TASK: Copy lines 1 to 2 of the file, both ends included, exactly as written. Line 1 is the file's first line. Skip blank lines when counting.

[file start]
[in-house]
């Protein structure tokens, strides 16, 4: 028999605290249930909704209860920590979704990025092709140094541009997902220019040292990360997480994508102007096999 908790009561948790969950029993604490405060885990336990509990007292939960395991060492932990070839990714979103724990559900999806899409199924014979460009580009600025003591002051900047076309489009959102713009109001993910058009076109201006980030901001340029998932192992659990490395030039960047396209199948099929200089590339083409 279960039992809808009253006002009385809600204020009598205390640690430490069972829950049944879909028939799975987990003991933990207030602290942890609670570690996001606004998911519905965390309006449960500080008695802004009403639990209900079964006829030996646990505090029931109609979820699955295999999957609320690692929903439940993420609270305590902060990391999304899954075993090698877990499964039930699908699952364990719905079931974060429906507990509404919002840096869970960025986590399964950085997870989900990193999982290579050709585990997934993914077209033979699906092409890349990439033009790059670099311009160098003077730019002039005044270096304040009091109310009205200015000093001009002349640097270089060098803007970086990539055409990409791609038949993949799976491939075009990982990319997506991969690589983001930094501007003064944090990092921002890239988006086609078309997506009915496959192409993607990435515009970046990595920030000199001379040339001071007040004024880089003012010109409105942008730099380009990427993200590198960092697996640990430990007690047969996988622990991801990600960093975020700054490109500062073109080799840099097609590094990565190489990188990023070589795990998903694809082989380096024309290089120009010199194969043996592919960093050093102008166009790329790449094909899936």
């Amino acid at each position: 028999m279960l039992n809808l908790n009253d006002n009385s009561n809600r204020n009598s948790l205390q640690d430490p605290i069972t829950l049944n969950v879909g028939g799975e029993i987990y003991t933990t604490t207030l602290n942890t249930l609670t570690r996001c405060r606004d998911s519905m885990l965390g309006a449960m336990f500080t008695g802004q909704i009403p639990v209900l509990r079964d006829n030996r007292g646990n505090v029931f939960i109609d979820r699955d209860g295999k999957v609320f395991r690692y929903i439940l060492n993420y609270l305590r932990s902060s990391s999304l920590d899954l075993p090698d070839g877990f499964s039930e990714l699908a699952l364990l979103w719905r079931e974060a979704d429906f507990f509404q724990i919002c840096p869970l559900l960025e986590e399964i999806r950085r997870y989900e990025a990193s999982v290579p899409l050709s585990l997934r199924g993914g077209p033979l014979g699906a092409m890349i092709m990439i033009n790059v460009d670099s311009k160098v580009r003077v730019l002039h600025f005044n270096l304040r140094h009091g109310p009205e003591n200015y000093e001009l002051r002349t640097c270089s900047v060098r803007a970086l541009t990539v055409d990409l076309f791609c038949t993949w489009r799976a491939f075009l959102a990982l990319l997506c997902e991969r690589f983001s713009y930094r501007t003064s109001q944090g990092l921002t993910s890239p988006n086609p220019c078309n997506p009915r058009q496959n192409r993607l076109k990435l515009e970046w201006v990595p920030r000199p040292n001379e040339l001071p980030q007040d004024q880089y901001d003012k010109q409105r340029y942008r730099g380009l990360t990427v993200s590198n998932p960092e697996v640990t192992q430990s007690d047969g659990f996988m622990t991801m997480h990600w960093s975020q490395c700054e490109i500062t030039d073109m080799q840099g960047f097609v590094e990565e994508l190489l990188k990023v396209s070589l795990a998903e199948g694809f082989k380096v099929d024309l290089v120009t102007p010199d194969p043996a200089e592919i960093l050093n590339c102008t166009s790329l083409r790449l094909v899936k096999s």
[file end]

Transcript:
[in-house]
């Protein structure tokens, strides 16, 4: 028999605290249930909704209860920590979704990025092709140094541009997902220019040292990360997480994508102007096999 908790009561948790969950029993604490405060885990336990509990007292939960395991060492932990070839990714979103724990559900999806899409199924014979460009580009600025003591002051900047076309489009959102713009109001993910058009076109201006980030901001340029998932192992659990490395030039960047396209199948099929200089590339083409 279960039992809808009253006002009385809600204020009598205390640690430490069972829950049944879909028939799975987990003991933990207030602290942890609670570690996001606004998911519905965390309006449960500080008695802004009403639990209900079964006829030996646990505090029931109609979820699955295999999957609320690692929903439940993420609270305590902060990391999304899954075993090698877990499964039930699908699952364990719905079931974060429906507990509404919002840096869970960025986590399964950085997870989900990193999982290579050709585990997934993914077209033979699906092409890349990439033009790059670099311009160098003077730019002039005044270096304040009091109310009205200015000093001009002349640097270089060098803007970086990539055409990409791609038949993949799976491939075009990982990319997506991969690589983001930094501007003064944090990092921002890239988006086609078309997506009915496959192409993607990435515009970046990595920030000199001379040339001071007040004024880089003012010109409105942008730099380009990427993200590198960092697996640990430990007690047969996988622990991801990600960093975020700054490109500062073109080799840099097609590094990565190489990188990023070589795990998903694809082989380096024309290089120009010199194969043996592919960093050093102008166009790329790449094909899936």